I've been delving into ASP.NET MVC 4 a little since its release last month. One thing I was chomping at the bit to explore was its bundling and minification functionality, for which I'd previously used Cassette, and been fairly happy with it. MVC 4's functionality seems very similar to Cassette's; the latter's CassetteConfiguration class matches the former's BundleConfig class, specified in a new directory called App_Start.
At first glance, this seems like another special ASP.NET folder, like App_Data, App_GlobalResources, App_LocalResources, and App_Browsers. But Visual Studio 2010's lack of knowledge about it (no Solution Explorer option to add the folder, nor a fancy icon for it) made me suspicious. I found the MVC 4 project template has five classes there--AuthConfig, BundleConfig, FilterConfig, RouteConfig, and WebApiConfig. Each of these is called explicitly in Global.asax's Application_Start method. Why create separate classes, each with a single static method? Maybe they anticipate a lot more code being added there for large applications, but for small ones, it seems like overkill. (And they seem hastily implemented--some declared as static and some not, in the base namespace instead of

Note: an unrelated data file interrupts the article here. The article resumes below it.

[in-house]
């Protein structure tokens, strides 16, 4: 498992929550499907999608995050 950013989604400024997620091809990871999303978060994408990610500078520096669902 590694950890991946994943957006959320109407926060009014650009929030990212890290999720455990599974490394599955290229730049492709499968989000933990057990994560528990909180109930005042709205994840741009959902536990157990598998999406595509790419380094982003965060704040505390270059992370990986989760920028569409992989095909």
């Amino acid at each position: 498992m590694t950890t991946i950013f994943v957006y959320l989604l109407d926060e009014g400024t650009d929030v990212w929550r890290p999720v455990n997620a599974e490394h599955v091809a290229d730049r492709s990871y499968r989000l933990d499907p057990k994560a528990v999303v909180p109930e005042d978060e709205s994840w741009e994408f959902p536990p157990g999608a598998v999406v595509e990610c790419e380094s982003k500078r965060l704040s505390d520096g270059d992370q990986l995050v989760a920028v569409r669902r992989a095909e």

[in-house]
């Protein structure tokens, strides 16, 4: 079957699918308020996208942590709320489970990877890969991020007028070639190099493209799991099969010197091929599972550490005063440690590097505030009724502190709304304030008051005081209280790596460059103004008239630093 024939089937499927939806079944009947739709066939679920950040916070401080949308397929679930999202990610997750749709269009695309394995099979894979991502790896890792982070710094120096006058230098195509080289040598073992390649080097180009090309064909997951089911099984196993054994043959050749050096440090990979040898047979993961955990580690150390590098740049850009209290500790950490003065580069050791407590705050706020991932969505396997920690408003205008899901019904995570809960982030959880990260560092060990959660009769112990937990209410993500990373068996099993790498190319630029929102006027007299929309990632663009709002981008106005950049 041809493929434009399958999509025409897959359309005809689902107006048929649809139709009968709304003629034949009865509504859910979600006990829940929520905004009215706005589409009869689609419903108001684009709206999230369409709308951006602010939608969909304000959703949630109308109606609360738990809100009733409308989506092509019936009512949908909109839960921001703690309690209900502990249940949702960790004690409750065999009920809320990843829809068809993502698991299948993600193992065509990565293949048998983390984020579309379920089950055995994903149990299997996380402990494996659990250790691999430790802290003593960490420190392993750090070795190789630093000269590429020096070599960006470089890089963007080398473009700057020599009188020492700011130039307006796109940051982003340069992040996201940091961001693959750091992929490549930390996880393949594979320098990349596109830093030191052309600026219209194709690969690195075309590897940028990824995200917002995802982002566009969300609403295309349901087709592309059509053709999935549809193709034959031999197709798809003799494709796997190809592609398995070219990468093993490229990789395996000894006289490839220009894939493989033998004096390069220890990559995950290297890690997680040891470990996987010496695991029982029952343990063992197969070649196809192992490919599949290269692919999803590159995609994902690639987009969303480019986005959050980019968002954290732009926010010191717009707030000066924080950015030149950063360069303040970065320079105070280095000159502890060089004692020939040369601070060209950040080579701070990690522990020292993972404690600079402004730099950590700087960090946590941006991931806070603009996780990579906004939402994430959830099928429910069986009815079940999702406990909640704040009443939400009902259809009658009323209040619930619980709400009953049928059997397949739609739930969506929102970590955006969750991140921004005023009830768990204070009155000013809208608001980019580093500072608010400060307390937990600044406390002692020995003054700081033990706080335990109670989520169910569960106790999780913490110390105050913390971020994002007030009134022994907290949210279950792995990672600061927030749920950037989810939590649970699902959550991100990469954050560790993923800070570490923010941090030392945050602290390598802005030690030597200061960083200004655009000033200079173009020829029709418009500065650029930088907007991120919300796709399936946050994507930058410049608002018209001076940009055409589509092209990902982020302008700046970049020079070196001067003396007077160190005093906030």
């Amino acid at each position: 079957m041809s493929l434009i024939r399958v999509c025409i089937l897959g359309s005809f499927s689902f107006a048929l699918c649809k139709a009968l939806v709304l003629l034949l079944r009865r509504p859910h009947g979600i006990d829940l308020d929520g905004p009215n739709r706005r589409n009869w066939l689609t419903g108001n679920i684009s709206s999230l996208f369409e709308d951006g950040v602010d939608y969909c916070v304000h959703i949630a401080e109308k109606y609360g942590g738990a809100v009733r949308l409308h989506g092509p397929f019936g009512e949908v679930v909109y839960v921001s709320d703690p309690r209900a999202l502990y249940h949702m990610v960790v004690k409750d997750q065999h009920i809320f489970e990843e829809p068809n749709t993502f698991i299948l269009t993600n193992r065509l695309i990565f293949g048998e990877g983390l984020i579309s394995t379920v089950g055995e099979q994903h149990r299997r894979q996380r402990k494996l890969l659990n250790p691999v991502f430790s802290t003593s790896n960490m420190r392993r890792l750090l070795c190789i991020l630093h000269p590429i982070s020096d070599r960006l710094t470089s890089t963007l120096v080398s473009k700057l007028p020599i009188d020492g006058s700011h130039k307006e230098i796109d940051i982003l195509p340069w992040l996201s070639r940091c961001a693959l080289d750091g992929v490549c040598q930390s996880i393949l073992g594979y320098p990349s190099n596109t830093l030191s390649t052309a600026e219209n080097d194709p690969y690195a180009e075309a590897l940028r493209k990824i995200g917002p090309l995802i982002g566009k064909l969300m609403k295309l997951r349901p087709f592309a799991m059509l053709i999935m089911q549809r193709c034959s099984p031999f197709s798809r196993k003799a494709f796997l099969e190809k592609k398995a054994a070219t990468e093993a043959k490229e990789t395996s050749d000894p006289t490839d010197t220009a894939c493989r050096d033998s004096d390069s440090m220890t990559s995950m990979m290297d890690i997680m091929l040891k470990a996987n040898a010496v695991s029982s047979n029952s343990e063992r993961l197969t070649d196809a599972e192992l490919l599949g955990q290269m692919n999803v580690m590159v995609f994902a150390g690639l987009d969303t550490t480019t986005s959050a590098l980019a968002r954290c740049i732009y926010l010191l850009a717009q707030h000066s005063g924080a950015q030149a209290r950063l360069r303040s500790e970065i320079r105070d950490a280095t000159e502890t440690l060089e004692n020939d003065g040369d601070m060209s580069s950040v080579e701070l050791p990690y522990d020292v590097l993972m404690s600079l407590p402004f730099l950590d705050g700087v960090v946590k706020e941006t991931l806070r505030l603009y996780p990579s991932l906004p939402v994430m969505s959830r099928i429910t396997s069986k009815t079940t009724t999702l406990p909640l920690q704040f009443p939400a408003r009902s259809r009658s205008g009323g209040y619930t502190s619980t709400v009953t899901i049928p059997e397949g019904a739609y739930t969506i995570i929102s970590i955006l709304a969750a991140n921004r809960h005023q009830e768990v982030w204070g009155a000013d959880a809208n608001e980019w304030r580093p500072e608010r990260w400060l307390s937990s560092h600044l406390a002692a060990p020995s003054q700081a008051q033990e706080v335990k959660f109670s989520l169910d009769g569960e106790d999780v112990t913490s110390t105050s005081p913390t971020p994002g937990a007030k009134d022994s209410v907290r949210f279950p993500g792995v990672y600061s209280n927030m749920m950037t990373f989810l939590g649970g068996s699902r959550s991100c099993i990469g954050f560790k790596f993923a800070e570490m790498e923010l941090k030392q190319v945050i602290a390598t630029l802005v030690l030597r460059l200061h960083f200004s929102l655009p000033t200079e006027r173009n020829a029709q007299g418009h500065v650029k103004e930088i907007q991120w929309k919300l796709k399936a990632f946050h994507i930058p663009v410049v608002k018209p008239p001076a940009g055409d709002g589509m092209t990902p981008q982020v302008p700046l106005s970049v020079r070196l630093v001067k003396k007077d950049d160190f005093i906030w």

an App_Start/AppStart one.) Even for a large application I work on with a substantial amount of code in Global.asax.cs, a RouteConfig might be warranted, but the other classes would remain tiny.
More importantly, it appears App_Start has no special magic like the other folders--it's just convention. I found it first described in the MVC 3 timeframe by Microsoft architect David Ebbo, for the benefit of NuGet and WebActivator; apparently some packages will add their own classes to that directory as well. One of the first appears to be Ninject, as most mentions of that folder mention it, and there's not much information elsewhere about this new folder.